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New bookmobile ready to roll

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Books from the old Pitt County Bookmobile are emptied and put into the new bookmobile that touts better fuel efficiency, wifi and more.


By Kim Grizzard
The Daily Reflector

Wednesday, December 6, 2017

What's the perfect gift for the book lover who has everything? A new set of wheels — with 2,000 volumes on board.

Just in time for Christmas, the new Pitt County Bookmobile has arrived at Sheppard Memorial Library. Patrons can check out the new vehicle on Saturday when it makes its debut at Winterville and Greenville Christmas parades.

The 2017 custom-built bus made a quiet entrance into town Dec. 1, surprising some library-goers when it rolled up outside Sheppard's main library. By Monday, it had been moved to Greenville Public Works, where nearly a dozen volunteers transferred thousands of books from the 1998 bookmobile to the new model.

“We wanted to kind of keep it under wraps until we initiated the transfer,” Bookmobile Librarian Hilliard Woolard said. He and fellow librarian Nathan Maxwell will test drive the new vehicle this week and then add a few decorations before Saturday's big reveal.

“We're looking forward to that,” Woolard said. “I didn't think our bus builders were going to get it to us in time. They promised they'd do what they could, and they did.”

The old bookmobile, which had logged more than 100,000 miles, experienced engine failure in late May. The new bus is months overdue.

“We thought we were going to have it in September or October,” Sheppard Memorial Library Director Greg Needham said.

He explained there were several reasons for the delay. For starters, a bookmobile doesn't just roll off an assembly line ready for readers. The new vehicle started in High Point as a Thomas bus before being sent to Greensboro to be customized.

First, there was a three to four week delay in the delivery of the chassis. Then, a production manager at Matthews Specialty Vehicles was out of work for six weeks due to an illness, causing further delays.

“It just stacks up,” Needham said. “Good things, though, come to those who wait.”

The new bookmobile is about 2 feet shorter than the older model, but the flat-nose configuration on the front end frees up about 4 feet of additional space inside for books. The vehicle has up three times better fuel efficiency, 8 to 12 miles per gallon, compared with 4 miles per gallon for the older bus. It also features advanced diesel technology for improved emissions, backing cameras for safety and cell-boosting technology to allow computers on board to check out books in real time.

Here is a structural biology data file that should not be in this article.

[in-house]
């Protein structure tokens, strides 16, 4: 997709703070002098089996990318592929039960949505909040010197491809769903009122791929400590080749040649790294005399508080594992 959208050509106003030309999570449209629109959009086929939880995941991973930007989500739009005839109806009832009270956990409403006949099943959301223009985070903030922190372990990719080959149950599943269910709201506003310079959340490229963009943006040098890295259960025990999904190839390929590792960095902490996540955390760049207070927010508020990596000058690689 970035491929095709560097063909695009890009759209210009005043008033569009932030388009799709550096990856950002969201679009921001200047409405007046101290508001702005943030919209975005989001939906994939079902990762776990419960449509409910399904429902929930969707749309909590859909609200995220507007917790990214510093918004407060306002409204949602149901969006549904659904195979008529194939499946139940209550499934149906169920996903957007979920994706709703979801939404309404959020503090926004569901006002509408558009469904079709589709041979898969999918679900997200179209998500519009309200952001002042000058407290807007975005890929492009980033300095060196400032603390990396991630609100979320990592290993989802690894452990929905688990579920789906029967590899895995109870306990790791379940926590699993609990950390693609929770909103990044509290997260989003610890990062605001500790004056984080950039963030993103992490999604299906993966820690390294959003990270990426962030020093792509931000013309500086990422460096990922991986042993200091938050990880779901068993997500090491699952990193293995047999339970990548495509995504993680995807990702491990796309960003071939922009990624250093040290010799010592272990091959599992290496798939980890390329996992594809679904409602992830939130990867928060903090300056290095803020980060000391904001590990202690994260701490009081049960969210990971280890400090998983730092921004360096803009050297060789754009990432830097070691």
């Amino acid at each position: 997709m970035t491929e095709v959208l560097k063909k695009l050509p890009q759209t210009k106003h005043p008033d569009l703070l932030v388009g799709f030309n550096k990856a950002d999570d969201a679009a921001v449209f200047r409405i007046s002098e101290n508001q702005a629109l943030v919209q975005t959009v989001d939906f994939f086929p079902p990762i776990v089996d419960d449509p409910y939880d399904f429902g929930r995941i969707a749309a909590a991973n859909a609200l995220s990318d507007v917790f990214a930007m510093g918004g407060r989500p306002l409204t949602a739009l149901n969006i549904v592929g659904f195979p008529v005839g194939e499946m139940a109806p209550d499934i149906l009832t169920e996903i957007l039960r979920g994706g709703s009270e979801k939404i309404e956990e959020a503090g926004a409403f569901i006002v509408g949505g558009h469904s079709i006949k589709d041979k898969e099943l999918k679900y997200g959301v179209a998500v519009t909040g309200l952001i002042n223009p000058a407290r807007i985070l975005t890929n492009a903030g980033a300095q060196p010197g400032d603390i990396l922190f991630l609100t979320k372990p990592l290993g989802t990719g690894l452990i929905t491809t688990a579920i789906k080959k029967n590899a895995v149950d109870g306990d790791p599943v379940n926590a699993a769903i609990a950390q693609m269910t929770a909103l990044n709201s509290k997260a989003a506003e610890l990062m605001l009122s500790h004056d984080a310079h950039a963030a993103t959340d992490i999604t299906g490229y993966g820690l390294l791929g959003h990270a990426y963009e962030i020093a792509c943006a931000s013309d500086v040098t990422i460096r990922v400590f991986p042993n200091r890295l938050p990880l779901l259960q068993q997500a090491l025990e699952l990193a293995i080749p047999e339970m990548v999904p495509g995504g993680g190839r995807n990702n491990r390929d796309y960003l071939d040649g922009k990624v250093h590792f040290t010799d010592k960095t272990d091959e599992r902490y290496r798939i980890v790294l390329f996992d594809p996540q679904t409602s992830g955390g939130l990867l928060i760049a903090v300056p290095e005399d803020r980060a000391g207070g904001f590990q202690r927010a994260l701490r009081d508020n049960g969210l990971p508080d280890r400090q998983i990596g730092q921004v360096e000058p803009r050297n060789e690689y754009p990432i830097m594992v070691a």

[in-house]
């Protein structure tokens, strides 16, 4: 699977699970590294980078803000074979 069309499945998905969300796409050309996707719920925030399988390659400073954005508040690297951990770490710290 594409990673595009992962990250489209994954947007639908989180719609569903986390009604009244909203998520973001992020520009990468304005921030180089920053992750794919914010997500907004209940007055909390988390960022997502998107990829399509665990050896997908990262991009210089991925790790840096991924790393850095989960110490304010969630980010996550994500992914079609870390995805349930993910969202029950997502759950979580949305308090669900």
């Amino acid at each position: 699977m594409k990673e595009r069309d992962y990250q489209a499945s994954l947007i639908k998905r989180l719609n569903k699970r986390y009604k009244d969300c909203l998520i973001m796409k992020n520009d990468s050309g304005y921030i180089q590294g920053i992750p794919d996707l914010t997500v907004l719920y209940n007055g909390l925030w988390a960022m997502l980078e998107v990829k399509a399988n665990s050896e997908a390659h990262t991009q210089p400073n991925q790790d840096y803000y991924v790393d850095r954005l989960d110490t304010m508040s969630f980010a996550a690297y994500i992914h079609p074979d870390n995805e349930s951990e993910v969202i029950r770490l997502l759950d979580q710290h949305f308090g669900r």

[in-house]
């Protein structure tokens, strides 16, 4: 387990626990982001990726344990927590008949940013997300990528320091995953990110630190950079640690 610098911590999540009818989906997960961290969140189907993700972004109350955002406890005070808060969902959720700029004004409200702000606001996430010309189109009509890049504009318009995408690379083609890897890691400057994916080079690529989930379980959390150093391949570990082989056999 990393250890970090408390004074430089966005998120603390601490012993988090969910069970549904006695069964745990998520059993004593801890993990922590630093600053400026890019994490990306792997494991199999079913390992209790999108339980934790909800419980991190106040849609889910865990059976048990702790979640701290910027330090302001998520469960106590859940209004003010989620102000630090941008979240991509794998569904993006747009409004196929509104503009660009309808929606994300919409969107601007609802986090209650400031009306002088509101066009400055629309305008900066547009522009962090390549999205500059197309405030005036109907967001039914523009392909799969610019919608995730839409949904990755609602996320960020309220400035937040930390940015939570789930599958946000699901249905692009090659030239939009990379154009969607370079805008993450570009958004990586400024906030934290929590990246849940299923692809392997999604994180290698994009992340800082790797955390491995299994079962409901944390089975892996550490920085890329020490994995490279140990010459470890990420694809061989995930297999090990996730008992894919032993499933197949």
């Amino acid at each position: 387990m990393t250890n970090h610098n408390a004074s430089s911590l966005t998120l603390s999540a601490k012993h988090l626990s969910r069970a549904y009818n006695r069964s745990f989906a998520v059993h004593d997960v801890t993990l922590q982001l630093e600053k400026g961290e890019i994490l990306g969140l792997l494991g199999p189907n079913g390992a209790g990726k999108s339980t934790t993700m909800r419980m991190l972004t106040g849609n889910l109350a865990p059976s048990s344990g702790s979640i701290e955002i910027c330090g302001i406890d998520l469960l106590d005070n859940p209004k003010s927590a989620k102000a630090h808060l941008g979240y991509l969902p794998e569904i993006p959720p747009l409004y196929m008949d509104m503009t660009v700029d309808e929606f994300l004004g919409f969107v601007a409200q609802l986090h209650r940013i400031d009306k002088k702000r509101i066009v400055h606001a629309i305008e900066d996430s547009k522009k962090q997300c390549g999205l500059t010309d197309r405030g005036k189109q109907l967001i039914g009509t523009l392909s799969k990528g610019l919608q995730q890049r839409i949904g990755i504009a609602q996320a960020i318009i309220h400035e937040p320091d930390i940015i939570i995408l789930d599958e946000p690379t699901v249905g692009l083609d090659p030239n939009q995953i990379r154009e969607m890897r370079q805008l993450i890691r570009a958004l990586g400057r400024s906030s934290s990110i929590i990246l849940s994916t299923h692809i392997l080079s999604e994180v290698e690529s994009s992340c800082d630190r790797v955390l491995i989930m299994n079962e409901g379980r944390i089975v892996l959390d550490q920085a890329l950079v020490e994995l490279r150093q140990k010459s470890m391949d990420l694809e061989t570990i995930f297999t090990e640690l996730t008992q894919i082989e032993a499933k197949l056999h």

“No matter what nook or cranny of the county you're in, it'll access the network just like it was a branch sitting anywhere else,” Needham said.

The new bookmobile cost nearly $200,000 to build, $100,000 of which was funded by Pitt County, with Friends of Sheppard Library contributing about $20,000 and $10,000 in funding from a Perkins Trust grant. Needham said the library set aside funding for several years for the replacement.

Historically, federal grants were available to help local libraries pay for bookmobiles, but Needham said that in recent years, more of those funds have been directed to the purchase of public computers. As a result, some libraries, such as the Beaufort-Hyde-Martin Regional Library, have been unable to keep their bookmobiles on the road.

It’s a different story in Pitt County, where bookmobile service has been offered since 1947. The bookmobile circulates about 16,000 books a year, accounting for about 3 percent of the library's total circulation. It makes about five dozen stops a month at locations such as nursing homes, day care centers and rural communities with limited access to a library. 

“Thousands of people will go on board every month,” Needham said. “Even though it's 2017, almost 2018, there are lots of people who can't get to the library.”

Woolard, who has just returned to work part-time after three months of medical leave, is looking forward to getting to reconnect with his regular patrons, who range in age from 3 to 95.

He expects that both younger and older bookmobile regulars will appreciate one new feature, an automatic step that slides out to make climbing aboard a little easier. With the old bookmobile, Woolard had to position a stool on the ground to help give folks a boost toward the vehicle's steps.

“It's a lot different from our bus of 20 years ago,” he said. “It's nice, right down to the new car smell.”

The Pitt County Bookmobile is expected resume its regular service within the next few weeks. For more information, call 329-4251 or visit sheppardlibrary.org.

Contact Kim Grizzard at 329-9578 and kgrizzard@reflector.com.